Aotearoa is top-heavy, with a disproportionate focus on Te Ika ā Maui and in particular Tāmaki Makaurau. Being led from Te Waipounamu, Vernacular aims to host a balanced (though not comprehensive) overview of emerging practice with a level of scrutiny which I personally expect to lose sleep over. An essay by Dr Léuli Eshrāghi inside the dust cover of Permanent Recession: A handbook on art, labour and circumstance includes a line, a question that stayed with me; “South of where, for whom?”6 Sometimes, for me, simply practising in Te Waipounamu feels like a decision perpetually being made—in the same way that standing still in a current takes more effort than floating down it. But the resistance against the pull of the water feels good for now.

In the spirit of other artist-run initiatives, I’ve named my role ‘facilitator’ rather than boss or chief editor although I like the idea of having a novelty mug with “BOSS” on it. Due to my inexperience, I feel more comfortable donning the cloak of facilitator instead. I’ve noticed, however, how a reluctance to take on a clear title is sometimes linked to a deferral of responsibility. I want to be clear that I will take responsibility for the direction and actions of Vernacular while I am in this role, no matter what title it takes.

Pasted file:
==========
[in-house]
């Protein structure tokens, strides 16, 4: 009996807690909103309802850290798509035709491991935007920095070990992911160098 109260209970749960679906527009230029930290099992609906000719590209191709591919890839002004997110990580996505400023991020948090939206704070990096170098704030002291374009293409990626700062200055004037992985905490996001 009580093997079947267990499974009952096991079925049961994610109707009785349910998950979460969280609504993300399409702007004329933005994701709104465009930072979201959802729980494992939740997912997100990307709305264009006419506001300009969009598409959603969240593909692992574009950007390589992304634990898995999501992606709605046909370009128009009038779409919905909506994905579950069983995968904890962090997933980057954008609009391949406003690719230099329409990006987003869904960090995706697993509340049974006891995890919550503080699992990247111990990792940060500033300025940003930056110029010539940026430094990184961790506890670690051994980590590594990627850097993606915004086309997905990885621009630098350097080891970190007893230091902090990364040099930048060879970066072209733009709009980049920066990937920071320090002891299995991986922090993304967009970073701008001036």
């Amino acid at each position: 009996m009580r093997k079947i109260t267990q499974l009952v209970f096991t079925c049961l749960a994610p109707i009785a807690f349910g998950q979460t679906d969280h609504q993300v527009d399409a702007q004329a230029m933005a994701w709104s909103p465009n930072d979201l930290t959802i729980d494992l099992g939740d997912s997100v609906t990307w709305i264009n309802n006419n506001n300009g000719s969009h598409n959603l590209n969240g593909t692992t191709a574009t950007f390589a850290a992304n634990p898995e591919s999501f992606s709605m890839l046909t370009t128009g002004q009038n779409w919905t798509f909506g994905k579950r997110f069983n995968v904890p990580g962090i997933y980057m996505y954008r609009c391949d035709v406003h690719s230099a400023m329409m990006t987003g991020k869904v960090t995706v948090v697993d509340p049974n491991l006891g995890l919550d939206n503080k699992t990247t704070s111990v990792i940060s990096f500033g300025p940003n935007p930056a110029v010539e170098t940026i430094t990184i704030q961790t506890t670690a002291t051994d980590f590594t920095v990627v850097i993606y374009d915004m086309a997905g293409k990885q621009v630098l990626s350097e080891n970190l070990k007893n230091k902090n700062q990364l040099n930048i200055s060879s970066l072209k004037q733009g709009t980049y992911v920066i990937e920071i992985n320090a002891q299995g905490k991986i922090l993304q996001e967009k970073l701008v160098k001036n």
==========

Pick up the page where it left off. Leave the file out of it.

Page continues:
I want Vernacular to be part of a collective movement to encourage criticism as an act of care. I want there to be a vernacular criticism, a culture around critical discourse which is comfortable and flowing. If a vernacular refers to language which is commonplace and ordinary, I want criticism to be understood as such.

Thank you to all the people who supported this initial phase of Vernacular through Boosted by either donating or sharing the link with others. I’m fondly referring to this period as launching with training wheels. I look forward to publishing the first exhibition responses in the coming weeks.

Article image by Chandra Macdonald.
    1.  Max Fleury and Bena Jackson are Pōneke-based artists and facilitators at play_station, they are also contributors for Vernacular. I’m pleased to say that they are back in Ōtautahi, coincidentally for the launch of Vernacular, representing play_station at Sutton House for TENT 2021.

    2.  K. Emma Ng, ‘gallery.net’, Assay/Essay, Gabrielle Amodeo, Wellington, 2016, p.14.

     3.  Marc Fischer, ‘Against Competition’, Blunt Art Text (B.A.T.) #2, April 2006, p.16.

     4.  Ibid, p.18

     5.  Ibid, p.17

     6.  Dr Léuli Eshrāghi, ‘Who Are We Beyond Imperfect, Imposed ‘Asia’?’, Permanent Recession: A handbook on art, labour and circumstance, Channon Goodwin, Onomatopee, Netherlands, 2019, p.iii. Originally published in Peril Magazine, issue 21: Marginasia.